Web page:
# In a synchronous motor, at no-load condition, and with normal excitation the armature current drawn by a synchronous motor is

In a synchronous motor, at no-load condition, and with normal excitation the armature current drawn by a synchronous motor is

### Right Answer is: Lags the applied voltage V by a small angle

#### SOLUTION

In a synchronous motor, at no-load condition, and with normal excitation, the armature current drawn by a synchronous motor lags the applied voltage V by a small angle.

Synchronous Motor Phasor Diagrams

Consider a normally-excited synchronous motor (i.e. Eb = V) supplied with fixed excitation. Since field excitation and speed of the motor = synchronous speed are fixed, the value of Eb remains the same.

Let

V = supply voltage/phase

Eb = back e.m.f./phase

Er = Net voltage

Zs = synchronous impedance/phase

(i) Motor on no-load with no losses:-

• When the synchronous motor is on no-load and has no losses, the center lines of rotor poles and stator poles coincide and the torque angle δ is practically 0°.
• Under this condition, the back e.m.f. Eb, is equal and opposite to the supply voltage V as shown in the phasor diagram in Fig. • Since net voltage Er = V − Eb is zero, the armature current Ia = Er/Zs is zero. This is expected because there is neither load nor motor losses. Now, the motor just floats.

• If the motor is on no-load but it has losses, the torque angle increases by a small angle δ.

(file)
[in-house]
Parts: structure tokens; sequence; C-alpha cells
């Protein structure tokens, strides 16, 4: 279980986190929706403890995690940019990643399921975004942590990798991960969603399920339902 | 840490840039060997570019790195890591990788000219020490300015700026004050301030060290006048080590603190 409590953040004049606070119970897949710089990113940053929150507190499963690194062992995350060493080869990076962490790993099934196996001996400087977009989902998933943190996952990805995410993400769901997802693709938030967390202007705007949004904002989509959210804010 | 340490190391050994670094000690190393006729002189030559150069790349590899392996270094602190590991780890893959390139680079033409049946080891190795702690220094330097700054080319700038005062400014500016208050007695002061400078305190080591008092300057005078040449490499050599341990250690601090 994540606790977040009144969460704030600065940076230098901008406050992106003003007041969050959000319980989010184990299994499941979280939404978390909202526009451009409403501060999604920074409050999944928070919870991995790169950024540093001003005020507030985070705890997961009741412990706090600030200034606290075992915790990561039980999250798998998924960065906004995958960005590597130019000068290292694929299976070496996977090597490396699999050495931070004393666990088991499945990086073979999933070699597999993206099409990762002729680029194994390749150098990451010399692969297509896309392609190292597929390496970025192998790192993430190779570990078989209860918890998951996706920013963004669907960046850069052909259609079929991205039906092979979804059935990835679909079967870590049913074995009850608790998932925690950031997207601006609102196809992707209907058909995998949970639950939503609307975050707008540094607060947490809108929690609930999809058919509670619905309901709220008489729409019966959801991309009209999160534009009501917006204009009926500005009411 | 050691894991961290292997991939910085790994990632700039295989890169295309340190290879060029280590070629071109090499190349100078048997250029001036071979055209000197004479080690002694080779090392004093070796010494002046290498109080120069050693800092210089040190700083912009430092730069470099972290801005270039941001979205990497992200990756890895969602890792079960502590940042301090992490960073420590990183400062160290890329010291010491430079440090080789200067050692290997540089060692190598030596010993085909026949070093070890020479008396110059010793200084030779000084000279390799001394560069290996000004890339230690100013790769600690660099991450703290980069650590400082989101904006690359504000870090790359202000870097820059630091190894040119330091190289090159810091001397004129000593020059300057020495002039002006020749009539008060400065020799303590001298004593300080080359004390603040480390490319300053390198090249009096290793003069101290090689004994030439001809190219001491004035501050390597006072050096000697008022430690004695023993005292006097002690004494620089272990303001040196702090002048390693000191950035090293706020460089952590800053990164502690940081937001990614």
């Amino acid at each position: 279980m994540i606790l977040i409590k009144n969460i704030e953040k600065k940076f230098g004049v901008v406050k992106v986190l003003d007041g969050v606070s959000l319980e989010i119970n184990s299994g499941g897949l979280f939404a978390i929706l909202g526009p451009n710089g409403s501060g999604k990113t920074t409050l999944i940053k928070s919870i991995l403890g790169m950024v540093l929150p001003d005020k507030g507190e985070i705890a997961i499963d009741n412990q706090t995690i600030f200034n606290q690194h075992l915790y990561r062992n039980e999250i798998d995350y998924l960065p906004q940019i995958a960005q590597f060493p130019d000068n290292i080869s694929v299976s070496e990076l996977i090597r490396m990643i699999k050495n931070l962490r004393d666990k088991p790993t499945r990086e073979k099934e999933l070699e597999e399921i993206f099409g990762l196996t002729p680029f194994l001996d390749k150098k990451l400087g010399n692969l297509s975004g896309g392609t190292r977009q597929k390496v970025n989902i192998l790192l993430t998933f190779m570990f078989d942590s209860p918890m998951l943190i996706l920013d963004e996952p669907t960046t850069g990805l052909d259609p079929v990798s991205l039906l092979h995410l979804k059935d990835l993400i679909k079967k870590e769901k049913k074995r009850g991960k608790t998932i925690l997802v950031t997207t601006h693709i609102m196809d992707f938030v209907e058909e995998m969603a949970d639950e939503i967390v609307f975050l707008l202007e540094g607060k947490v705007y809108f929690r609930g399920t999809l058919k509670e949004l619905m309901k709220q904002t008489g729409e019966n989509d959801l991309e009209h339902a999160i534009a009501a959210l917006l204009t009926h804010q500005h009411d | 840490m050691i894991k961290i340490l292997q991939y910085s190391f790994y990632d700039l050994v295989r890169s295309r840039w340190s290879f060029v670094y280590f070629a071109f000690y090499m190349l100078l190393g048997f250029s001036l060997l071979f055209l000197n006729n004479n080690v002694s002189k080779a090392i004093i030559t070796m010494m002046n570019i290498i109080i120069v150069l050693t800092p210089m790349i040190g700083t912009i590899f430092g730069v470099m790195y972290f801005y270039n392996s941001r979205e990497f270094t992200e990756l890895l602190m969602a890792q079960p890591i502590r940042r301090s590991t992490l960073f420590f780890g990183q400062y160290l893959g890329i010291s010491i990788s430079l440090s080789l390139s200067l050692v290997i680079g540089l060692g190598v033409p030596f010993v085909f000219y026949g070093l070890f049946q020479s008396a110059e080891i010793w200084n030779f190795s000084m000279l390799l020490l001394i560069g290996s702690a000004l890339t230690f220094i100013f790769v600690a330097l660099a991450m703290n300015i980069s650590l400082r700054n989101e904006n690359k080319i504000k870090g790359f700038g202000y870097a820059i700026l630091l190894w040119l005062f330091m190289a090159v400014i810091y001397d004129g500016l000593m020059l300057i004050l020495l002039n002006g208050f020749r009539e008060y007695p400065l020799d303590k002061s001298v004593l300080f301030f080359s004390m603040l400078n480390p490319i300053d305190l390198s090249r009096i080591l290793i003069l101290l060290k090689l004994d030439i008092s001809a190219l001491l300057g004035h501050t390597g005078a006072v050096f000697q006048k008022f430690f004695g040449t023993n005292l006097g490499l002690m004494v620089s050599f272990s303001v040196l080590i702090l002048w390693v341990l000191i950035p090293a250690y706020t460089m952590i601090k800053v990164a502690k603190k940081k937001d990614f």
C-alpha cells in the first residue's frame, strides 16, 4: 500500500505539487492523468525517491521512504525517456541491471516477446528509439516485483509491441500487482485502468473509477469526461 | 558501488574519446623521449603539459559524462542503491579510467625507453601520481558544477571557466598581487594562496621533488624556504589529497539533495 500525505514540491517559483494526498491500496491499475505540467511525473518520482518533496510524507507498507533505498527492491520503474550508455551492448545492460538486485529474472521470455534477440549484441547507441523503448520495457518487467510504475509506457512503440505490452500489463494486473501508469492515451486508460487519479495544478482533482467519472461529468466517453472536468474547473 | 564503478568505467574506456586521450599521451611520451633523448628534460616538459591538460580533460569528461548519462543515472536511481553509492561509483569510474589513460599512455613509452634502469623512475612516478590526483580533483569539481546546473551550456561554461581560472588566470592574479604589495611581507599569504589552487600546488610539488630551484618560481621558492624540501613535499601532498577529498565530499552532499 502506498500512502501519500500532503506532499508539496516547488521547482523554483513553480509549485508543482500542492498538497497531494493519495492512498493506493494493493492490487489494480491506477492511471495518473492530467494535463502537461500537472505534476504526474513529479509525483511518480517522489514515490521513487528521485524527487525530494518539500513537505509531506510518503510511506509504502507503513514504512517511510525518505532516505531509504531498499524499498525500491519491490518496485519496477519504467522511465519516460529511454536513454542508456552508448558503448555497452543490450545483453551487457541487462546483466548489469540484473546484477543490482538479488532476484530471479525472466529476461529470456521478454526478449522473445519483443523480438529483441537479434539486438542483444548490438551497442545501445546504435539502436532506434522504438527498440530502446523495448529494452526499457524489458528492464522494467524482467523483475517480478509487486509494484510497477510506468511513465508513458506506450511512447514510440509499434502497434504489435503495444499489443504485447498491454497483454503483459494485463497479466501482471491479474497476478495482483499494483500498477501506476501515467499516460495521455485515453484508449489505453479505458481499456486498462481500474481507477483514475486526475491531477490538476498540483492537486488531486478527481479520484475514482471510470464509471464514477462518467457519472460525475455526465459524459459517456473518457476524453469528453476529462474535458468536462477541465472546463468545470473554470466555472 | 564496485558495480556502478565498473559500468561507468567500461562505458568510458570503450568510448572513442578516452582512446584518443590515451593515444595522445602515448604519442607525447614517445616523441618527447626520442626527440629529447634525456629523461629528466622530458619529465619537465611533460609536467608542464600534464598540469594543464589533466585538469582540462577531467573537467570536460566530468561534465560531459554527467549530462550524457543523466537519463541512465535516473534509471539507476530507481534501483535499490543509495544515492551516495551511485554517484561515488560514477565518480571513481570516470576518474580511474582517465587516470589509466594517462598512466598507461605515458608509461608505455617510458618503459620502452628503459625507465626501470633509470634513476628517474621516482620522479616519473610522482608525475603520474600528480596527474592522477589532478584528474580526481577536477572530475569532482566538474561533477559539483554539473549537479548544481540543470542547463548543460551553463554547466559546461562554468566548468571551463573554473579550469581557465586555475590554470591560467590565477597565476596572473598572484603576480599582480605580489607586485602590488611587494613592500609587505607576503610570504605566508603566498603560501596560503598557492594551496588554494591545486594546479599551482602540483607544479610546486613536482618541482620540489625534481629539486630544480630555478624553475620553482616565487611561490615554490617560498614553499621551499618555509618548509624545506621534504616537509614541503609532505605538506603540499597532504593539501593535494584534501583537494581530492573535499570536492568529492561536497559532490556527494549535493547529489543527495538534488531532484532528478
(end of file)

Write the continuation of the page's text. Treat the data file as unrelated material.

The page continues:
• Consequently, the vector Eb (its magnitude is constant as excitation is fixed) falls back (vectors are rotating in an anticlockwise direction) by angle δ as shown in Fig. • The resultant or net voltage Er in the stator causes the stator or armature current Ia = Er/Zs to have some finite value to supply the no-load losses.
• Note that armature current Ia lags behind Er by a small angle θ = tan−1 Xs/Ra. Since Xs >> Ra, Ia, lags Er by nearly 90° ( θ = tan−1 Xs/0 = 90°). The phase angle between V and Ia is φo so the no-load power factor is cosφo.

No-load input power/phase = VI, cosφo

Thus at no-load, the motor takes a small power VI, cosφo/phase from the supply to meet the no-load losses while it continues to run at synchronous speed.

Hence Under no-load conditions with normal excitation, armature current Ia drawn by a synchronous motor lags the applied voltage V by a small angle.